This understanding, the article claims, remained intact in the early days of our republic: it is not by chance that our corporate seal, reproduced on the dollar bill (as well as on the seal of my own college, St. John’s) depicts an Egyptian pyramid and an insightful eye. Nor that the leader of the procession dedicating the new Smithsonian Institution was reportedly wearing George Washington’s Masonic apron. When Smithson’s benefaction was accepted as a gift to this nation, the concept of the liberal arts and the unity of learning was still very much alive, and the institution founded in his name was meant as a center of new learning very much in the Alexandrian tradition. We tend to forget this, but other science museums, here and abroad, today wear that same mantle, whether we are always aware of it or not. Most unfortunately, we forget that is not just science, conceived as domain of human endeavor separate from others, but rather science as an integral component of that spectrum of all human thought, collectively the best we can do in understanding and guiding our precarious life on this planet today.

The essay closes with a severe criticism of the abandonment by the Smithsonian, under heavy industry pressure, of a project in conjunction with an exhibit of the Enola Gay. The exhibit had been thoughtfully designed to help the public review in a social and ethical context, the decision to launch our two atomic bombs. Some readers of the essay in the past have disagreed with this judgment on my part, and in this matter, as in all others, I would welcome readers’ comments.

Now more than ever we as a world community need to gather our collective wits by any means possible. Science stands at the center of many of our pressing concerns, and the science museum may still be one of the best institutions we can turn to, as the grove of our modern muse.

“The Dialectical Laboratory”: A lecture on behalf of holism in the sciences


My lecture, the “Dialectical Laboratory ” (see the “lectures” section of this website) , was given as a sort of parting statement to the St. John’s College community in Santa Fe.  But though directed to the college, and expressed by way of references to certain of the “great books” of that tradition, its message is of far broader import.  The “dialectical” issue – meaning, a watershed of western thought – is between a science based on mechanical actions between disparate parts, and a holistic science in which wholeness is respected, and whole systems are regarded as fundamental, not as mere aggregations of parts.  

Each of these two very different scientific approaches has its rigorous theory, and either can be used to solve engineering problems.  But conceptually they are worlds apart, and I am convinced it’s crucial that we follow the way of holism, and learn, before it’s too late, to appreciate and work with systems – from the least living organism to the global environment – which are more than the sum of mechanical parts.  Science is moving in this direction, but there is now no time to lose! 

Comments on these remarks, as well as on the lecture itself, will be welcome in reponse to this posting.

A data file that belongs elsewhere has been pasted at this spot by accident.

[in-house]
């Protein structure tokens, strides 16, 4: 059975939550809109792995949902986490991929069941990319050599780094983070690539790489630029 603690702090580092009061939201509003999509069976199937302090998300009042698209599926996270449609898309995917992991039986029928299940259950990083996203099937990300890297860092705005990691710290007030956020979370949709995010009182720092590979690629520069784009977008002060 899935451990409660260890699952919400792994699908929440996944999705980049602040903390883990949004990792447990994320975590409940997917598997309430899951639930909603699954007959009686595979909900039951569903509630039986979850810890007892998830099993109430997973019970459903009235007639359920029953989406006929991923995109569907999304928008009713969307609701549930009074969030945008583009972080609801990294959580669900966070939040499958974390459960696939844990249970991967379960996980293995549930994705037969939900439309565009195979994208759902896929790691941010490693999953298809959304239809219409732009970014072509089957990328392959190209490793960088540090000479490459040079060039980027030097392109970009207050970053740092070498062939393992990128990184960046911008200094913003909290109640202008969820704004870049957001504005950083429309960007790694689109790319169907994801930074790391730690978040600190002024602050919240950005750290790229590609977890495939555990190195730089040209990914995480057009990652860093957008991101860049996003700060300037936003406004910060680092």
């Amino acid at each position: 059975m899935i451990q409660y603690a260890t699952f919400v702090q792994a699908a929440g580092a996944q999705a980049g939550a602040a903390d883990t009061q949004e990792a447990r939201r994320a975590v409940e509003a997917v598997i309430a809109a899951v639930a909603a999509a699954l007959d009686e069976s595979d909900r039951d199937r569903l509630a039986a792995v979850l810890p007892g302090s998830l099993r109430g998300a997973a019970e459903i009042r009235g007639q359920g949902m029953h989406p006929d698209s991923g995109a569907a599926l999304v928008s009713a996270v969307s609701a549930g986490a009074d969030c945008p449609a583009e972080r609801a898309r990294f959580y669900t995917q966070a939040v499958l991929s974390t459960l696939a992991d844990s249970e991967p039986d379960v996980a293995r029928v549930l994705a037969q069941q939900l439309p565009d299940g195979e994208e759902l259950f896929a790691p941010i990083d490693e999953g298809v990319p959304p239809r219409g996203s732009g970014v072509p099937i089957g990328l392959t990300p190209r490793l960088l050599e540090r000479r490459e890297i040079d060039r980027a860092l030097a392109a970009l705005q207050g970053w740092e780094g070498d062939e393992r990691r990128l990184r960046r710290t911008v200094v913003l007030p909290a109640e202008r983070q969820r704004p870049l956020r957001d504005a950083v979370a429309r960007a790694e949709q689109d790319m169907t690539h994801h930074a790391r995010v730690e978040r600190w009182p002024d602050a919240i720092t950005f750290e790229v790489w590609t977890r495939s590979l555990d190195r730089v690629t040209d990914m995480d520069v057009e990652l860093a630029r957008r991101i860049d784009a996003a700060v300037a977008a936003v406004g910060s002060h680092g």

“Reason”, Old and New

Somewhere in the course of our western history, something fundamental has been lost: we have lost track of the wholeness of the psyche, and its membership; in a world which was whole and in which it might feel at home.   

Where did this happen?  The psyche was whole in Athens – its membership in the family, the polis and the cosmos were so presupposed that there were perhaps no words to express the separation and fragmentation so vivid to us today.   I don’t think there was a word for “objective” or “subjective”, nor was there a mind which might be thought of as a blank tablet, upon which an outside world might write. In society there was work, but no word for “job”, with the radical alienation that term implies.  I’m not suggesting life was in any sense idyllic – only that for better or for worse, the psyche was intact, and seated in the world. 

I’ll leave it to others to explain how this has come about, but somehow we now find ourselves equipped with a mind which is well-furnished with knowledge, indeed, but all too easily likened to a calculative engine, with a memory bank stored with data from an “outside” world.  We understand the mind better and better – but only as a marvelously equipped machine.  

What is missing would seem to be that faculty once called “intellectual intuition” – the power to see directly and immediately, without the intervention of words, truths which are timeless and fundamental.  That old intellect — for which the Greeks did have a word: NOUS — was inherentlyi drawn to beauty, which it deeply loved. 

I don’t see this as an exercise in nostalgia: there are ways open to us today by which we can recover this power, which is perhaps rather hidden than lost.  Other cultures have preserved it in ways we haven’t, and we have much to learn from them.  To a large extent it is our conception of “modern science” which denies the evidence of intuitive reason, and reduces the concept of “reason” to accurate symbolic calculation.  But there is another way within modern science, equally mathematical and rigorous, but founded in a concept of wholeness, and looking to the whole rather than the parts as the ground of “explanation”.  I have spoken about this way – the “Pinciple of Least Action” — in my lecture, “The Dialectical Laboratory”, elsewhere on this website.